The Great dolmen of Dwasieden was excavated in 1970 by Ewald Schuldt. The megalithic site of the Funnelbeaker culture was constructed between 3500 and 2800 B.C. Of the 54 kerb stones - including the four guardian stones - 41 have survived. The rectangular, roughly east-west oriented chamber at the wide end of the frame, with its western entrance and porch consists of seven supporting stones, a half stone the height of the uprights and five slabs, on which there are three large (on the chamber) and three small capstones. Only the central capstone of the chamber is missing. One of the four guardian stones at the southwest end, which had already been overturned in the past, has 40 cup marks, one of the kerb stones has three more. The site is a prime example of the porch dolmen, typical of this region. A two-metre-long porch runs past the support-high half stone to the 4.0 metre long, 1.7 metre wide and 1.4 metre high chamber. The hall consists of red sandstone slabs, annealed flint and a clay floor.References:
The Château de Chaumont was founded in the 10th century by Odo I, Count of Blois. The purpose was to protect his lands from attacks from his feudal rivals, Fulk Nerra, Count of Anjou. On his behalf the Norman Gelduin received it, improved it and held it as his own. His great-niece Denise de Fougère, having married Sulpice d'Amboise, passed the château into the Amboise family for five centuries.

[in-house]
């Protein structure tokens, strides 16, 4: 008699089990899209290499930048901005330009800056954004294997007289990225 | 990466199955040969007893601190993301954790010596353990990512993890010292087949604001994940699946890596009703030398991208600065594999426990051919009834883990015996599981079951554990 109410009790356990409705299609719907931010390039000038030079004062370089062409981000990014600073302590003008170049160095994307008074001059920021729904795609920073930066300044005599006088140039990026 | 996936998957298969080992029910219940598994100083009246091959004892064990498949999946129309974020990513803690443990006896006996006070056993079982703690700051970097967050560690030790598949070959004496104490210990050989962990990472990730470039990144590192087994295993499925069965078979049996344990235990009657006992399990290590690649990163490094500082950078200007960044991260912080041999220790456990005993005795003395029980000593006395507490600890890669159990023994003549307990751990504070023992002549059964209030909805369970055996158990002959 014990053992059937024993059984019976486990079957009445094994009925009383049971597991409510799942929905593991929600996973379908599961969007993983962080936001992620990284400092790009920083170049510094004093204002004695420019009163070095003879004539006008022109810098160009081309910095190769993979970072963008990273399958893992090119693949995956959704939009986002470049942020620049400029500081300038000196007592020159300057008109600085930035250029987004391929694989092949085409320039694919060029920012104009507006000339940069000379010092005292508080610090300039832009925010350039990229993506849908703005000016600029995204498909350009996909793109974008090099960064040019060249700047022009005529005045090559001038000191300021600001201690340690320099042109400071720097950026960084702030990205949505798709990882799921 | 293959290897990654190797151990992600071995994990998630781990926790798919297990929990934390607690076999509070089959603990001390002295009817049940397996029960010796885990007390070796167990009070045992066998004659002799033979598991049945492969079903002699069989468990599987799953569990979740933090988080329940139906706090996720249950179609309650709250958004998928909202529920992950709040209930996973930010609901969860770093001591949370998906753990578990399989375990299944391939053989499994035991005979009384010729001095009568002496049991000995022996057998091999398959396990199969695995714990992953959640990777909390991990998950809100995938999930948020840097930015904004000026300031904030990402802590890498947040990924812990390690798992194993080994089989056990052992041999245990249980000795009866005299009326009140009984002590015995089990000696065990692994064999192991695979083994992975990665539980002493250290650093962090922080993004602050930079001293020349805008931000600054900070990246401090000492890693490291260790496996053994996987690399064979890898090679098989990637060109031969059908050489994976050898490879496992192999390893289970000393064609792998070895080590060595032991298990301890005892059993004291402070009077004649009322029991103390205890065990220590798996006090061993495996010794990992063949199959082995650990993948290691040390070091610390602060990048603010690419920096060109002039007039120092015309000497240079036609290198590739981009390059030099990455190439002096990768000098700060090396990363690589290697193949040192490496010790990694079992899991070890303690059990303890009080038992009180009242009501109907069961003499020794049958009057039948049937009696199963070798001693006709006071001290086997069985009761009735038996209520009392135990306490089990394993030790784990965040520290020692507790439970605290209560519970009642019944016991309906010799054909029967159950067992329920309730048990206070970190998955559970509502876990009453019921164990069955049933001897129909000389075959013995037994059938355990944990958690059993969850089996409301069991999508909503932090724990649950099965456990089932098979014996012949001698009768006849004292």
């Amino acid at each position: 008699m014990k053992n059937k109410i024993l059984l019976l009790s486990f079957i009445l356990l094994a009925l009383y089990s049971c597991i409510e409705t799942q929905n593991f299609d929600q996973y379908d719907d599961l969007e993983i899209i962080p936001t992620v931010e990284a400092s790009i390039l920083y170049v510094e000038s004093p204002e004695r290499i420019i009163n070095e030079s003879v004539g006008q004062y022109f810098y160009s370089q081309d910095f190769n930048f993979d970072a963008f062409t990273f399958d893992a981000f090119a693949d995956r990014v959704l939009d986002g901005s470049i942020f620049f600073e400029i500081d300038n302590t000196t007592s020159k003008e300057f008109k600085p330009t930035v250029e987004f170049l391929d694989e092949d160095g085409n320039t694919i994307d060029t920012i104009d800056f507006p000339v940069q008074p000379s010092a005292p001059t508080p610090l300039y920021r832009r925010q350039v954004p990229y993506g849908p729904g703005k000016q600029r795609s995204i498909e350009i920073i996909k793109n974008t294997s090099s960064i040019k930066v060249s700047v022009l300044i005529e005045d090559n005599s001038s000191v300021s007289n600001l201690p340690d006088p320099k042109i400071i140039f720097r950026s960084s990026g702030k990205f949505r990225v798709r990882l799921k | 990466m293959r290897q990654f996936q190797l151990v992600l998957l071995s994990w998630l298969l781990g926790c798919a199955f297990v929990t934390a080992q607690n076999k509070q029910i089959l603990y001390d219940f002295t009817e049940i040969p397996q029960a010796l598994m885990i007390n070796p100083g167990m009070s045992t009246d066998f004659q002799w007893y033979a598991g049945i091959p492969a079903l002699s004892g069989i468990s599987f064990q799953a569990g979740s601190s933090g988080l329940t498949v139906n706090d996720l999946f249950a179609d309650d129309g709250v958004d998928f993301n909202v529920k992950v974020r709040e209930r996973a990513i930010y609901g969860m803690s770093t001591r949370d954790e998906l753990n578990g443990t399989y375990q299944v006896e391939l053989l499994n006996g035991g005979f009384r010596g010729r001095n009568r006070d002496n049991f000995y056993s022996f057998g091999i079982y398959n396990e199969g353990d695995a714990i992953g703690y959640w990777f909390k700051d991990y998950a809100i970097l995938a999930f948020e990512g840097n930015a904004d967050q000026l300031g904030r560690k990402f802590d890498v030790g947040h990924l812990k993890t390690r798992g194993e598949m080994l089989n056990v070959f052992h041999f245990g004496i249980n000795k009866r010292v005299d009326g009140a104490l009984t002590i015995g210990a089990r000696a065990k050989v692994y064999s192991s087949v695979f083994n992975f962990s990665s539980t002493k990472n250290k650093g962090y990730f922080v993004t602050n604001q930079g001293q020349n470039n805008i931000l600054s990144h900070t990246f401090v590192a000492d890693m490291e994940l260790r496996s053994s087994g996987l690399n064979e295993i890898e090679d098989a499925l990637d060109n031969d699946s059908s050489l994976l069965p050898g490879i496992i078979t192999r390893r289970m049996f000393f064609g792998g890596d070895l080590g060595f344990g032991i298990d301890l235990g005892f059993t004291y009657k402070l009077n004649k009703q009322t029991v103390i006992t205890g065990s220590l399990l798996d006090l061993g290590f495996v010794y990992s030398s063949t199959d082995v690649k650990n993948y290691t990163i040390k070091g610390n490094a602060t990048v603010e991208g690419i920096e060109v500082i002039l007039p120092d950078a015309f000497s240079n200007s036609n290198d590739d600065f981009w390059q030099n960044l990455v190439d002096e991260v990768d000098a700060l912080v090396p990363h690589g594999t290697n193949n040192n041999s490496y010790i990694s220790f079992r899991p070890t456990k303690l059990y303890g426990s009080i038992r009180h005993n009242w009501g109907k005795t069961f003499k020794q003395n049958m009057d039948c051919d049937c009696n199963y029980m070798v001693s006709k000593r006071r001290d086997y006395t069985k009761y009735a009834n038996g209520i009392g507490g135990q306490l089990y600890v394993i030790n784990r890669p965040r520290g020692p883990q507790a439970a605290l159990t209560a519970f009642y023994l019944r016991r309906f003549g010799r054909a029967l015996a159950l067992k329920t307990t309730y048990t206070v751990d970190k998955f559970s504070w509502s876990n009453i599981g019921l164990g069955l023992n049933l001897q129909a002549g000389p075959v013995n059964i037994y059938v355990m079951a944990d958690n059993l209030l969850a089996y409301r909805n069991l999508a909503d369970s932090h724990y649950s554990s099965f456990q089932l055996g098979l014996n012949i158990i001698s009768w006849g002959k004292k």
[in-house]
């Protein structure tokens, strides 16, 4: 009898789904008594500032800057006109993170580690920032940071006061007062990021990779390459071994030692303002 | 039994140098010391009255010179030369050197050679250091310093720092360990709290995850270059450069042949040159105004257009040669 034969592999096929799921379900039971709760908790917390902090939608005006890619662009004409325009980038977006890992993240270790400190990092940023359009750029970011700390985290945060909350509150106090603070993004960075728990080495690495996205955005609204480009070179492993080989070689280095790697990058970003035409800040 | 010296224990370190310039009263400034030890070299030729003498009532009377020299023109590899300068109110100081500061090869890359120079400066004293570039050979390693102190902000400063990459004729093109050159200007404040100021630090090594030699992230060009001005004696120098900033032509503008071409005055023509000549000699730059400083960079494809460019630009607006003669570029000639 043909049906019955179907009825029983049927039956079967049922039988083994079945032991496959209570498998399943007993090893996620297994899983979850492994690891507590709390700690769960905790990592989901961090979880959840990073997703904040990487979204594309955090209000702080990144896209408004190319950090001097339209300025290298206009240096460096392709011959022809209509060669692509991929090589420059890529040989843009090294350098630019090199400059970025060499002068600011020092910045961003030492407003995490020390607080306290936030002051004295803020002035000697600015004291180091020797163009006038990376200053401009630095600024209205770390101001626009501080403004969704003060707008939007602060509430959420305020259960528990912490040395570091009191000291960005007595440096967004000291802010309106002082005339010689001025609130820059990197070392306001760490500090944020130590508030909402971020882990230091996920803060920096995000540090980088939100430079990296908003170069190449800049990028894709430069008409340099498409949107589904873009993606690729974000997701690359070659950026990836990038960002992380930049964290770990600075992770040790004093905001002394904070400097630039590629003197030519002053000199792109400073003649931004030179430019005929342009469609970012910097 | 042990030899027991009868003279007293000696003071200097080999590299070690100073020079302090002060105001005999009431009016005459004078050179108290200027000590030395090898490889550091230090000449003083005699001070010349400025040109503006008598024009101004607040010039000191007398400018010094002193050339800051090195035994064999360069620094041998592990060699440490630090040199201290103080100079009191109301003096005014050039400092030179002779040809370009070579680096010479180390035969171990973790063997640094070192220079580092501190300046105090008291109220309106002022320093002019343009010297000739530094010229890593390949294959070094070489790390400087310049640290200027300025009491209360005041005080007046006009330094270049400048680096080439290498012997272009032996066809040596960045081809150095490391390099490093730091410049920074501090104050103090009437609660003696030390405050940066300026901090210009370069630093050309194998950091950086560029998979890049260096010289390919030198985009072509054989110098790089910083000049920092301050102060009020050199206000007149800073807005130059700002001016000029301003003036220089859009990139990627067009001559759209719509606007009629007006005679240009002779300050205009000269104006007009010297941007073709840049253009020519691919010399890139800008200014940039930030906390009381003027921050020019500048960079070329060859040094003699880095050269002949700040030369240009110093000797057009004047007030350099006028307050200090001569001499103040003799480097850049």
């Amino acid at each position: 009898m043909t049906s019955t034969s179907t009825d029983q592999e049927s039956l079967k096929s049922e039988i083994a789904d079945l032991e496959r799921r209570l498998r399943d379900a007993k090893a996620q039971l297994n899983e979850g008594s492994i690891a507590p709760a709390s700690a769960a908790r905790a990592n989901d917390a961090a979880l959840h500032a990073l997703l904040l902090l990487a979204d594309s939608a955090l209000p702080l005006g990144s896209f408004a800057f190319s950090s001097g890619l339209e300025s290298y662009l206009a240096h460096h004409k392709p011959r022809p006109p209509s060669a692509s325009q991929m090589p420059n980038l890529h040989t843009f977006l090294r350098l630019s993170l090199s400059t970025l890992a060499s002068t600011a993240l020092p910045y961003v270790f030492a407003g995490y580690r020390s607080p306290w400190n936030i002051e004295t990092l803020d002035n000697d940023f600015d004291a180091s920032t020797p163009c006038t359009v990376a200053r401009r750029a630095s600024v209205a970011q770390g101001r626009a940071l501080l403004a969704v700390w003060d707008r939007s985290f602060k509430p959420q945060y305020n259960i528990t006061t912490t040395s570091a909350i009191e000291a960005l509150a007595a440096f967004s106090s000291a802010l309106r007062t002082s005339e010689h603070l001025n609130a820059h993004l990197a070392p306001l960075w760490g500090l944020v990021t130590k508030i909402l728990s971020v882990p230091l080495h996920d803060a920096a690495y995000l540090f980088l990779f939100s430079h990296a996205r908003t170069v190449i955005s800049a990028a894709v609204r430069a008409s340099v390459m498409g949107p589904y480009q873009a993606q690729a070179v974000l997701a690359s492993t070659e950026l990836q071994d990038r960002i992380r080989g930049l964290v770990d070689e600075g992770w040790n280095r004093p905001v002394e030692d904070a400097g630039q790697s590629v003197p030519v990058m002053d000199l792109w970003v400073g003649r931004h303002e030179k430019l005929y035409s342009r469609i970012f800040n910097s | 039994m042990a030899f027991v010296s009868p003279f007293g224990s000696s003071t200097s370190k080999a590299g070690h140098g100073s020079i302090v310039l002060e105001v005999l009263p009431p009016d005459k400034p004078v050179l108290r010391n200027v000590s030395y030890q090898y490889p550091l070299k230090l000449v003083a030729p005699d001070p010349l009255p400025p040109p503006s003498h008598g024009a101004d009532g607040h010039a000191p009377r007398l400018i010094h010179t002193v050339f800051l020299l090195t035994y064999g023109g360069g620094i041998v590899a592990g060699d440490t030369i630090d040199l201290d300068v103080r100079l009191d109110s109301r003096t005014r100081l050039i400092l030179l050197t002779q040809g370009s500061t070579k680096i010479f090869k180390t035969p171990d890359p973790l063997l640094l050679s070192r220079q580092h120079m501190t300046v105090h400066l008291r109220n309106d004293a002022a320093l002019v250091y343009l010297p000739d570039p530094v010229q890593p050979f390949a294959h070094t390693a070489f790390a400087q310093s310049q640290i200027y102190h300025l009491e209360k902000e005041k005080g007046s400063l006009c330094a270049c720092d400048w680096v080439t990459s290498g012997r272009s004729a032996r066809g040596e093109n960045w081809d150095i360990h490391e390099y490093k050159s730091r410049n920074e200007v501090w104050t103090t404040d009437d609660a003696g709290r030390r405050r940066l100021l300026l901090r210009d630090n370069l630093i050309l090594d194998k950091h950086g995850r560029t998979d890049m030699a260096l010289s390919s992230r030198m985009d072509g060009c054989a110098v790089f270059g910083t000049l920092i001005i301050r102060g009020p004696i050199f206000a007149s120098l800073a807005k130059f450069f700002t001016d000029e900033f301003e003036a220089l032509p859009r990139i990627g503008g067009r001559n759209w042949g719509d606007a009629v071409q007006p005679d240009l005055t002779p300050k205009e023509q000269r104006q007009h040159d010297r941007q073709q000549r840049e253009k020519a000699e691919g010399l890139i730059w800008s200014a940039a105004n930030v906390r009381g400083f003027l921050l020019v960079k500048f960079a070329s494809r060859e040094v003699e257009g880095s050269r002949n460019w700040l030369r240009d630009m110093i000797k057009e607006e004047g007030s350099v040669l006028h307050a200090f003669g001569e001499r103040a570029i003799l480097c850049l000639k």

Pierre d'Amboise unsuccessfully rebelled against King Louis XI and his property was confiscated, and the castle was dismantled on royal order in 1465. It was later rebuilt by Charles I d'Amboise from 1465–1475 and then finished by his son, Charles II d'Amboise de Chaumont from 1498–1510, with help from his uncle, Cardinal Georges d'Amboise; some Renaissance features were to be seen in buildings that retained their overall medieval appearance. The château was acquired by Catherine de Medici in 1550. There she entertained numerous astrologers, among them Nostradamus. When her husband, Henry II, died in 1559 she forced his mistress, Diane de Poitiers, to exchange Château de Chaumont for Château de Chenonceau which Henry had given to de Poitiers. Diane de Poitiers only lived at Chaumont for a short while.
Later Chaumont has changed hands several times. Paul de Beauvilliers bought the château in 1699, modernized some of its interiors and decorated it with sufficient grandeur to house the duc d'Anjou on his way to become king of Spain in 1700. Monsieur Bertin demolished the north wing to open the house towards the river view in the modern fashion.
In 1750, Jacques-Donatien Le Ray purchased the castle as a country home where he established a glassmaking and pottery factory. He was considered the French "Father of the American Revolution" because he loved America. However, in 1789, the new French Revolutionary Government seized Le Ray's assets, including his beloved Château de Chaumont.
The castle has been classified as a Monument historique since 1840 by the French Ministry of Culture. The Château de Chaumont is currently a museum and every year hosts a Garden Festival from April to October where contemporary garden designers display their work in an English-style garden.